Massachusetts Congressman Barney Frank
reintroduced the Employment Non-Discrimination Act (ENDA) on
Wednesday with nearly half of its support stripped, gay
The 92 co-sponsor loss to the bill that
would outlaw workplace discrimination based on sexual orientation and
gender identity (transgender protections) represents nearly half its
support at the end of last year's congressional session.
The measure gathered 203 co-sponsors,
or 14 members shy of a House majority, before the close of the 111th
Congress. Frank reintroduced the bill with 111 co-sponsors.
Harry Gural, communications director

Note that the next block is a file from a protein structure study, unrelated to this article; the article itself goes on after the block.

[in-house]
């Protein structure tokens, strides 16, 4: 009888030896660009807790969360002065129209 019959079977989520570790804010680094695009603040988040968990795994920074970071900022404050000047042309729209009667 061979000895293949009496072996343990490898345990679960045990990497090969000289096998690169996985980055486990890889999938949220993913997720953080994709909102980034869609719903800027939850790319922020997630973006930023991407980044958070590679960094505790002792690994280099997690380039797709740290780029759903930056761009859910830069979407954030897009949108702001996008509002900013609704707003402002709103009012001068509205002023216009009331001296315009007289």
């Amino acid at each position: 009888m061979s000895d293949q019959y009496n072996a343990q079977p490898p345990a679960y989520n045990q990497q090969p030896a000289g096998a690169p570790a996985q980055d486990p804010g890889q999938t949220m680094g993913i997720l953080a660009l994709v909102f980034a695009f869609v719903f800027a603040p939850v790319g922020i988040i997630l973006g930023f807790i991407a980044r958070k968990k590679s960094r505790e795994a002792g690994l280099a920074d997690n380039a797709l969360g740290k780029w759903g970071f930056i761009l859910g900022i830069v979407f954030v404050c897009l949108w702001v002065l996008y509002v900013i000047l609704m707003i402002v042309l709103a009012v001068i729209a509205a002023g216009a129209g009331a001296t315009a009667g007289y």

for Frank, minimized the loss: It's a “great number considering the
heavy loss of Democratic seats last election.”
“It's a start,” Fred Sainz, vice
president of communications at Human Rights Campaign, the nation's
largest gay rights advocate, told the paper. “The goal will be to
work back up to a number that exceeds last session's number with a
greater number of Republicans. We know that this is a building
session, and frankly, I wouldn't measure success by the number of
co-sponsors alone but by the amount of education and outreach we do
Democrats hold 199 seats in Congress,
including 6 non-voting delegates.